Residential Tenancies Act (Reference)

The Supreme Court of Canada (1996) held constitutionally valid the legislative provisions of the Residential Tenancies Act of Nova Scotia which empowered the director of residential letting to act as a mediator in order to settle differences between landlords and tenants.

Residential Tenancies Act (Reference)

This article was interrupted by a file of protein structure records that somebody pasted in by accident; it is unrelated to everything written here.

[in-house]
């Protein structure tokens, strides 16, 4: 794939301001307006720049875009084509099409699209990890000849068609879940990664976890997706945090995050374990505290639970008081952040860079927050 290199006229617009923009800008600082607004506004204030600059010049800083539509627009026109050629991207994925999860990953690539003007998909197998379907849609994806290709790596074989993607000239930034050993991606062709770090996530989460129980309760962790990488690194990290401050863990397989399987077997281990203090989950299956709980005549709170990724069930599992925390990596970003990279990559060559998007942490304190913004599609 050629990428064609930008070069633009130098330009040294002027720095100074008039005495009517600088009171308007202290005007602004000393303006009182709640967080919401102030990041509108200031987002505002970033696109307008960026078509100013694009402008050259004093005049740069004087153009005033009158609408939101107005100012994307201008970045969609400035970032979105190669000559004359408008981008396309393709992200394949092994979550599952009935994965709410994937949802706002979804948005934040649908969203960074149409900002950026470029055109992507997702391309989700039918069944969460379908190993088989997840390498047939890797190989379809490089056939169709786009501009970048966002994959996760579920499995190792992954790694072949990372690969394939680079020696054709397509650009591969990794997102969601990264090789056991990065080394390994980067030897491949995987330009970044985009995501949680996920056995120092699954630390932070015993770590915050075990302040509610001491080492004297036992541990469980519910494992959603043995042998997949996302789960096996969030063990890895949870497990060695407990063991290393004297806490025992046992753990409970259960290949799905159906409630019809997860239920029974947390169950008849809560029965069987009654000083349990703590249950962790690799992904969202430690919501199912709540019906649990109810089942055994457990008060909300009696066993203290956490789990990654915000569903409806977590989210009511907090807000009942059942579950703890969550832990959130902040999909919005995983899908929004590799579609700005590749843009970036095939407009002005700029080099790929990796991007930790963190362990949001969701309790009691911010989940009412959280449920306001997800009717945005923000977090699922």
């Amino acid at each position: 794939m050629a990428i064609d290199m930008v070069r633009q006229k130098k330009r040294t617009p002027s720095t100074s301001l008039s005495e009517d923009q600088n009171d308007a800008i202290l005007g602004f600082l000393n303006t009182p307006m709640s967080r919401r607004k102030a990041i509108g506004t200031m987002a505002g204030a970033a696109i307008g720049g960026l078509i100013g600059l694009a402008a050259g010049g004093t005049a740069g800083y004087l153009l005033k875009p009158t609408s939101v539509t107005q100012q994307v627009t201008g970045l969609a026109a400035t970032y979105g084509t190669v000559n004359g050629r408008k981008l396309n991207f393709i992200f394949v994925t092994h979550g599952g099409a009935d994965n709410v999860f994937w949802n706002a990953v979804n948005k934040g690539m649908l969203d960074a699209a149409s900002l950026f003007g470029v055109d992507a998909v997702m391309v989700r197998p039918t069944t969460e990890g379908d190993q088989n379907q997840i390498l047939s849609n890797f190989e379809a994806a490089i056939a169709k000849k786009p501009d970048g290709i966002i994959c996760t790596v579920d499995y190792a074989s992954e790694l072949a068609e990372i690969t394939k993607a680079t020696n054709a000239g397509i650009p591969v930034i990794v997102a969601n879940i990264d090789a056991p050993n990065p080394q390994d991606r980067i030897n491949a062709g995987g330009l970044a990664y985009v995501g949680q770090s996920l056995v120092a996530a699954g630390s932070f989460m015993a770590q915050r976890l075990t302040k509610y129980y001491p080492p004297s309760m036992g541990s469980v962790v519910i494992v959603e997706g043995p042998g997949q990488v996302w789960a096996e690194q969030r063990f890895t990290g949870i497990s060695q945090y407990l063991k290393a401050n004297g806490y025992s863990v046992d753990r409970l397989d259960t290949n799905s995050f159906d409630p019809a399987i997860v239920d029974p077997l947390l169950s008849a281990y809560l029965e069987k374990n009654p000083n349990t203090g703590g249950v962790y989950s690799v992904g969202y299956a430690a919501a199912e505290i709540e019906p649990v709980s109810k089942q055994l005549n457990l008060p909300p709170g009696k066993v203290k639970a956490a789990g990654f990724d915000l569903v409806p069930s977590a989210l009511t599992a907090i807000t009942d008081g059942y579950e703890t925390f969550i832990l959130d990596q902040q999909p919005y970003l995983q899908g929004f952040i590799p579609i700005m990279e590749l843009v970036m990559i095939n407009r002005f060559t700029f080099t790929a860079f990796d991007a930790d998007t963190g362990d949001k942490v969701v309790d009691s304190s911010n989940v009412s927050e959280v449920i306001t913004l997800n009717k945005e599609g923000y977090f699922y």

The Supreme Court of Canada (1996) held constitutionally valid the legislative provisions of the Residential Tenancies Act of Nova Scotia which empowered the director of residential letting to act as a mediator in order to settle differences between landlords and tenants. Judge McLachlin, who was supported by a majority of the Supreme Court of Canada, was of the opinion that since the function of resolving disputes in the matter of the rental of residential tenancies existed in 1867, and that it was then exercised by inferior tribunals, it was not in conflict with section 96 of the Constitution Act, 1867. Chief Justice Lamer arrived at the same conclusion for different reasons.